Gov. Doug Ducey isn’t going to get additional time to fight a judge’s order that he have a process in place by Tuesday to allow gyms and fitness centers to seek to reopen.
Maricopa County Superior Court Judge Timothy Thomason on Friday rebuffed a bid by Ducey to delay his order while the governor seeks to have it reviewed by the state Court of Appeals. Thomason said that Ducey presented no evidence that the state would be irreparably harmed if these facilities are given a chance to show they can safely operate.
By contrast, the judge said, attorneys for Mountainside Fitness and EoS Fitness made a compelling case for how their clients — and, by extension, other gyms and fitness centers — were suffering because Ducey and state Health Director Cara Christ have concluded that they won’t even consider reopening requests because they believe there is no safe way they can operate, no matter what measures they implement.
Thomason pointed out that the governor’s executive orders have shuttered the doors of these facilities for the better part of the past four or five months.
“The injuries to these businesses have to be staggering,” the judge wrote.
“The shutdown has put hundreds of good people out of work,” he continued. “The court’s order ensures that their constitutional due process rights are respected.”
Anyway, Thomason said, all his order does is gives them a chance to apply for reopening.
Nothing in Friday’s order precludes Ducey from asking the Court of Appeals to review and overturn Thomason’s ruling.
That court, however, is not set to consider the issue until Aug. 28 — long after the Tuesday deadline set by Thomason earlier this week for the state to allow gyms and fitness centers to apply to reopen.
And absent some immediate intervention by a higher court, the failure of Ducey and Christ to set up the process that Thomason ordered could subject them to civil contempt charges.
There was no clear statement of whether the governor will comply.
“We are working with our legal team and the Department of Health Services on next steps,” said gubernatorial press aide Patrick Ptak. “We will keep you updated.”
None of what Thomason did Friday actually guarantees that Arizonans will once again go to gyms and fitness centers this coming week — or at any particular time.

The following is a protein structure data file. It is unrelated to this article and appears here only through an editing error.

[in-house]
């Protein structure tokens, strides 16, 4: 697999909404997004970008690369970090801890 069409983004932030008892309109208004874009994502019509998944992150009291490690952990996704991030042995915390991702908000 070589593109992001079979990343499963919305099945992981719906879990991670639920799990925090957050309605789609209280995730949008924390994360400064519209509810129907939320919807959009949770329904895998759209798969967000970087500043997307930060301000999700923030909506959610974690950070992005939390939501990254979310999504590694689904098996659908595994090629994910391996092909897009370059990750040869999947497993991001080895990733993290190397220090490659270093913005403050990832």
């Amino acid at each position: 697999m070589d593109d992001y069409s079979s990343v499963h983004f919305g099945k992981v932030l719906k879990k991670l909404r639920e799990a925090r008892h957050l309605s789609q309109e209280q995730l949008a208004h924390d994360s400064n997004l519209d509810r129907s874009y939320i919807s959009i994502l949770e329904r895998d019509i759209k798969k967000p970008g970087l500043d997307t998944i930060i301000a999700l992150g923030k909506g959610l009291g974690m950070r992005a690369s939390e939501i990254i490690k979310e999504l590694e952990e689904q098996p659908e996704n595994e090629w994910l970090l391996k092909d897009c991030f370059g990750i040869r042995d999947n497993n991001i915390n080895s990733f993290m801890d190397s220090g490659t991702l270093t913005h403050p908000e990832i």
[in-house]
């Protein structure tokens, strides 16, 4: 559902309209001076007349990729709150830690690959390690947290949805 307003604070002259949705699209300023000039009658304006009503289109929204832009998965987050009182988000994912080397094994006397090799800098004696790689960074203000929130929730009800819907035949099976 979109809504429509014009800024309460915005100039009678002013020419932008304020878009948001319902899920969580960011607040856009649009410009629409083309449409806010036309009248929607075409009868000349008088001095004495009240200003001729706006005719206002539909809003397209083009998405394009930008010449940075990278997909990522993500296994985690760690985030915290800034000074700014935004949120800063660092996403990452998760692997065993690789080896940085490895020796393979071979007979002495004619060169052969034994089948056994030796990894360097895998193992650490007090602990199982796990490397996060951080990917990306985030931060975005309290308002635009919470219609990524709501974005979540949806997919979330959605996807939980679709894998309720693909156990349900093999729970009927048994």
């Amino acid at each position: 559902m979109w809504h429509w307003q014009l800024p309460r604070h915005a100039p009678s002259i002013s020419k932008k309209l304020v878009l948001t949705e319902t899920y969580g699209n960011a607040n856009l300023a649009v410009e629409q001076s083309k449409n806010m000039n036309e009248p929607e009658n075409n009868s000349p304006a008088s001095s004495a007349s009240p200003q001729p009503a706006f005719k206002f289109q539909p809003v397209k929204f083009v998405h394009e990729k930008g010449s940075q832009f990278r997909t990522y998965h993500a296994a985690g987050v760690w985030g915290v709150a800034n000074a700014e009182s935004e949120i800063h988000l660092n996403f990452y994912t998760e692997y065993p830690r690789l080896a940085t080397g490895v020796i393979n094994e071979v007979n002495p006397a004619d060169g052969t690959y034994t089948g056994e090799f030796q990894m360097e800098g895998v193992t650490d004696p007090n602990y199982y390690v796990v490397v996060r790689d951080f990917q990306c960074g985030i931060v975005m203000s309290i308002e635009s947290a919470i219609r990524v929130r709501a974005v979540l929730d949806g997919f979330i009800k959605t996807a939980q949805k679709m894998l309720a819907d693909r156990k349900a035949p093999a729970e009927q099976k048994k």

In his order, Thomason reminded all the parties that he was not voiding Ducey’s executive order which closed these facilities. What the judge said he is mandating is “a modicum of due process to the aggrieved parties.”
“The order only gives the gyms a chance to apply for reopening,” Thomason wrote. “It does not order that any fitness center be opened or that anyone be immediately put back to work.”
But the judge brushed aside claims the state health department would be “inconvenienced” by having to implement a process for gyms and fitness centers to apply to reopen.
Thomason said whatever process is designed to review requests can be as “simple and straightforward as the governor or Arizona Department of Health Services want it to be.”
Anyway, Thomason said, the health department actually already had created a process for these facilities to apply to reopen whenever Ducey lifts his closure order.
That agency has drafted an extensive list of requirements for gyms and fitness centers. These range from the use of face masks and separating people by at least six feet to monitoring for sickness and operating at a capacity of no more than 25 percent.
In fact, there already is a form on the health department web site where facility operators can attest that they are complying with the requirements, a form that presumably was designed for whenever Ducey lifts his closure order.
“No explanation is provided (by the governor) as to why developing a similar process before the shutdown orders end results in irreparable injury,” Thomason wrote.
The judge also made sure to express that he was being deferential to the powers and duties of the governor to protect public health and safety.
“It is not the function of the judiciary to second-guess policy decisions on matters of public safety,” Thomason said.
“It is, however, the duty of the judiciary to ensure that constitutional safeguards are honored,” he continued. “The public has a compelling interest in ensuring that adversely impacted parties have a meaningful opportunity to be heard.”